Thursday, September 18, 2008

A Current Blogger Topic

Nuns Vs. Sisters

Courtesy of Google Alerts I learned that there has been some inquiry and discussion in the blogosphere about the difference between nuns and sisters. We commonly use the terms interchangeably but technically they are very different. Yes, nuns are contemplatives whose life centers around prayer in the monastery usually under the regulations of Papal Enclosure. These may also be called cloistered nuns. We like to use the phrase contemplative monastic.

The technical difference between a nun and a sister is that nuns, usually belonging to an order, take solemn vows of poverty chastity and obedience. Sisters, on the other hand take simple vows of poverty, chastity and obedience and usually belong to congregations. So in Canon Law of the Roman Catholic Church the words nun, sister, solemn, simple, order and congregation have very specific definitions. The greatest difference between solemn and simple vows, as I understand it, seems to come in the vow of poverty. If a sister in a congregation, like the Sisters of St. Joseph and others, who has taken simple vows should inherit money, that money is held in the treasury of her congregation. The principle cannot be touched without her permission. The interest may be used by the congregation and she may suggest uses for it. She may even request the use of some of the money for herself. Should she leave the congregation, any interest accrued remains with the congregation but the principle goes with her. This is called her patrimony. If a nun in solemn vows should inherit money or property it must go directly to her community. Should she leave the order she will not receive any of those funds. They have become the property of the monastery. Another way to think about this is that any vowed religious in an order is a nun and in solemn vows. Any religious under simple vows in a congregation is a sister. At one time in history political authorities in Europe banned solemn vows for religious because monasteries were becoming too wealthy as hey incorporated doweries and inheritances into their holdings.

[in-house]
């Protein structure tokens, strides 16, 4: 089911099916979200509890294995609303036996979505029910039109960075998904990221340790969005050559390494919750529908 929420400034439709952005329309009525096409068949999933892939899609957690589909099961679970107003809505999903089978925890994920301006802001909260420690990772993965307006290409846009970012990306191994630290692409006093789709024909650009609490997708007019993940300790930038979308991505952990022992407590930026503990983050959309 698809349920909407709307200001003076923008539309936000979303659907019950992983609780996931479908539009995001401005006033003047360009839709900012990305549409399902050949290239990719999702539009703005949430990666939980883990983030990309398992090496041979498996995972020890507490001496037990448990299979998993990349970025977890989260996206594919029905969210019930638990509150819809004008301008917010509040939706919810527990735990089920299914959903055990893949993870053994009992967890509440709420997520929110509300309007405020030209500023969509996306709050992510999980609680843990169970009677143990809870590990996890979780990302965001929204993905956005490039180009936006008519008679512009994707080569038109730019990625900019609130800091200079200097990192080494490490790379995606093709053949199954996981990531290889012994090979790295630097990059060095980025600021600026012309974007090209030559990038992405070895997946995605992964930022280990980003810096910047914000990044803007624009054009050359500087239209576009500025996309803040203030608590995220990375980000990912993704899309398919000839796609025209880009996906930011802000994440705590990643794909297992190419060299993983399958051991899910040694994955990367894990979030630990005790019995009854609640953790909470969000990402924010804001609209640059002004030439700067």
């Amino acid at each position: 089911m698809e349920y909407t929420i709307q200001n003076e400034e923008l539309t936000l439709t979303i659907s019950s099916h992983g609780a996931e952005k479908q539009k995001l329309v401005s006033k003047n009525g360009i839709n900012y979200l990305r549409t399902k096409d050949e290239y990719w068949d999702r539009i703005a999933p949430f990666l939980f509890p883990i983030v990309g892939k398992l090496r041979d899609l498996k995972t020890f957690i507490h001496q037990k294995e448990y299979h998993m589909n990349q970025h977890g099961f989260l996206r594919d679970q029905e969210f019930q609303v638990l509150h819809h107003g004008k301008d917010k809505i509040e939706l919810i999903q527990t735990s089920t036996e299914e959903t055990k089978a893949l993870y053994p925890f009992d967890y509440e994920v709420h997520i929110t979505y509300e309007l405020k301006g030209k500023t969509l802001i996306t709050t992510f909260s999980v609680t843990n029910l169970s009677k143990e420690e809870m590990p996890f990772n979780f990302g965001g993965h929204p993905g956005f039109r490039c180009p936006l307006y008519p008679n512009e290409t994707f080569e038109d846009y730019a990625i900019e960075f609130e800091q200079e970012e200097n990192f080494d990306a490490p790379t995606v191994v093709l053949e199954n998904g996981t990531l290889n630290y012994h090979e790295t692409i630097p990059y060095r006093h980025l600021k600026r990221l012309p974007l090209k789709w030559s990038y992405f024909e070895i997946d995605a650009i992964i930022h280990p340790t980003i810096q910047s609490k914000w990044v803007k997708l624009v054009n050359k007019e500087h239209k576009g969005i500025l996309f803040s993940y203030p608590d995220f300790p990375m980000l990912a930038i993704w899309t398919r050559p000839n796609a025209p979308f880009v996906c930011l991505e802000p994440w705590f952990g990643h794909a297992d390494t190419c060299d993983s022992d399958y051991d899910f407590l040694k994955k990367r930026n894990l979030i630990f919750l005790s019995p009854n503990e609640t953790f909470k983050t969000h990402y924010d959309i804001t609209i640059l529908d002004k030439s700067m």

To carry this out further, an order is usually composed of autonomous monasteries in which the superior, a prioress or abbess, has the authority equivalent to that of the general superior of a congregation of sisters. Therefore, among other things, a prioress or abess can dispense a nun from first vows (before solemn vows) without consulting any other authority. A sister asking for dispensation from first vows must go beyond her local superior to the general superior of her congregation.

Was that enough canonical trivia for you?

1 comment:

Mirela said...

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